SEC enforcement actions

You are likely aware of the recent enforcement actions by the U.S. Securities and Exchange Commission against Binance U.S. and Coinbase. These actions state the exchanges have been selling Securities and are not licensed to do so. Examples of Securities as stated by the SEC include ADA along with a number of other leading cryptocurrencies.

IOG strongly dispute the characterisation of ADA and have responded on their blog:

The filing contains numerous factual inaccuracies and will not impact IOG’s operations in any way. Under no circumstances is ADA a security under U.S. securities laws. It never has been. Understanding how decentralized blockchains operate is a fundamental component in creating responsible legislation. IOG continues to welcome cross-industry collaborations with regulators to help develop frameworks, which not only safeguard consumers, but do not stifle innovation within the communities building decentralized protocols. This latest filing from the SEC demonstrates that we still have a long way to go in this regard. Regulation through enforcement action does not provide either the clarity or certainty to which both the blockchain industry and consumers are entitled.

There are a lot of theories around why this is happening now, after all the SEC approved Coinbase to list on Nasdaq in 2019, so you might think they would have considered the business model at that time?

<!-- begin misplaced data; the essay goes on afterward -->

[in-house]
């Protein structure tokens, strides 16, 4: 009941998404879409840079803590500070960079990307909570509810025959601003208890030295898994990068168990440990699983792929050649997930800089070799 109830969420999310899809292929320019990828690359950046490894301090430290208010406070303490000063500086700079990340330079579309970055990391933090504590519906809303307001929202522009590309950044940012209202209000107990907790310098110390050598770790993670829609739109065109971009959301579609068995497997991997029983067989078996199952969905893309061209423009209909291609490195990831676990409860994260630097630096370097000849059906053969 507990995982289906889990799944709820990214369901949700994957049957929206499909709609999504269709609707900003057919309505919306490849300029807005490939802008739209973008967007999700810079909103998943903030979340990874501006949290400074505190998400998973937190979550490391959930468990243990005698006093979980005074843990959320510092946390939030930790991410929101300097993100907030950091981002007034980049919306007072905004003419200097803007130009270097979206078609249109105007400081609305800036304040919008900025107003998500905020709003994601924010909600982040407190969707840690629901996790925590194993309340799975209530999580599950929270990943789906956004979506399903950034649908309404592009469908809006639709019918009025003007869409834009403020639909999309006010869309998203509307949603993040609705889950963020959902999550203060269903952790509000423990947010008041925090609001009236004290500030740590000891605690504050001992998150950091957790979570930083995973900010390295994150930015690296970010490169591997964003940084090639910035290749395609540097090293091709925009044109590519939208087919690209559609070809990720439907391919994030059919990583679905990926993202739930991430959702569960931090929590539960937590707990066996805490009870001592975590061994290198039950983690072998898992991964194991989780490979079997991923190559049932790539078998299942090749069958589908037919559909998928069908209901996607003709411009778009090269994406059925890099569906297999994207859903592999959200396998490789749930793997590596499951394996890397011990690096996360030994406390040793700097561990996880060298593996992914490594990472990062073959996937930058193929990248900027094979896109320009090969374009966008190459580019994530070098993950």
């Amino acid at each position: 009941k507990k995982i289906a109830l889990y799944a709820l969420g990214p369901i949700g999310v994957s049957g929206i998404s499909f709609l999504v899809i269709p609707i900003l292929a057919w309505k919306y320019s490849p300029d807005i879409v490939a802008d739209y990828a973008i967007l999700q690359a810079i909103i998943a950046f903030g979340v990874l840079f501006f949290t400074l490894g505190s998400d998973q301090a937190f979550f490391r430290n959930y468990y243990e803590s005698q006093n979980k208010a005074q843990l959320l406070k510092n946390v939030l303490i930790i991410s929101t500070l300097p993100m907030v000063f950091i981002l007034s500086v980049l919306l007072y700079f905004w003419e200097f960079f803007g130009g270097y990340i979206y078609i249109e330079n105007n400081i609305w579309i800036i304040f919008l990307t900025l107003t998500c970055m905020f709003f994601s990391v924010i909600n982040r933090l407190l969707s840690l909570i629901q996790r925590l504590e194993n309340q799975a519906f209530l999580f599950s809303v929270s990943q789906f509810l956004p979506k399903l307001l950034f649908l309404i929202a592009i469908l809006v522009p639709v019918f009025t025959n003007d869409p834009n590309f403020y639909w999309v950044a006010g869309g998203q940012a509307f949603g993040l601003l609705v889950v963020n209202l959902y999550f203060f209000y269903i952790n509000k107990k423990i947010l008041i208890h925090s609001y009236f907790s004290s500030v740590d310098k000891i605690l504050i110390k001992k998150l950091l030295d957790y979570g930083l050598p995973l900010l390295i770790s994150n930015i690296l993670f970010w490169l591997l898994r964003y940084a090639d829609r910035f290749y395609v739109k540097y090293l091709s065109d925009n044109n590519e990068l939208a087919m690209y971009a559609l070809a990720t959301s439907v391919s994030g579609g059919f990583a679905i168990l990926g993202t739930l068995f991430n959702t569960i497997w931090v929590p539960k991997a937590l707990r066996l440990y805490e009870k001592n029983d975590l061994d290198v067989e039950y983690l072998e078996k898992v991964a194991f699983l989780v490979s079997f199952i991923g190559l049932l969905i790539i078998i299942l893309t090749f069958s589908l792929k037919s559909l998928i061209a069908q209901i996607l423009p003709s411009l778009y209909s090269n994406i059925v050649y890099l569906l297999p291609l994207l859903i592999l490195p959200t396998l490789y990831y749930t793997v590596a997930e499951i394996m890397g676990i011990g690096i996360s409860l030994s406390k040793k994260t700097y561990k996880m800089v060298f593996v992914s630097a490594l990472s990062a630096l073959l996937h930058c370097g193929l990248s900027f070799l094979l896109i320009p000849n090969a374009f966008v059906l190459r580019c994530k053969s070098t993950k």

A number of commentators have also noted that the SEC do not mention ETH in the enforcement actions but do mention ADA and even relatively smaller players such as COTI. While there may be reasons for this which are not yet clear, it seems a little strange given ADA (unlike ETH), was offered for sale in a country where it met the regulations for an Initial Coin Offering and in a manner which allowed a fair public acquisition of the token and compliance with all laws.

Our view is that this has a long way to play out yet. The SEC action against Ripple is still running after a number of years with no indication when it will conclude (although the Hinman emails are due to be unsealed soon). Coinbase have also repeatedly asked the SEC for clarity prior to this action.

Crypto represents an opportunity for self-sovereignty of identity, banking, financial services and money which challenges existing markets and entrenched players. We should expect the path to be arduous and complex in places.

If we want to be taken seriously as an industry and earn our place at the table responsible regulation in all major markets should be the next goal. Europe is already heading in this direction with the work on the Markets In Crypto Assets (MICA) regulation. It would be good to see the U.S. taking a similar path.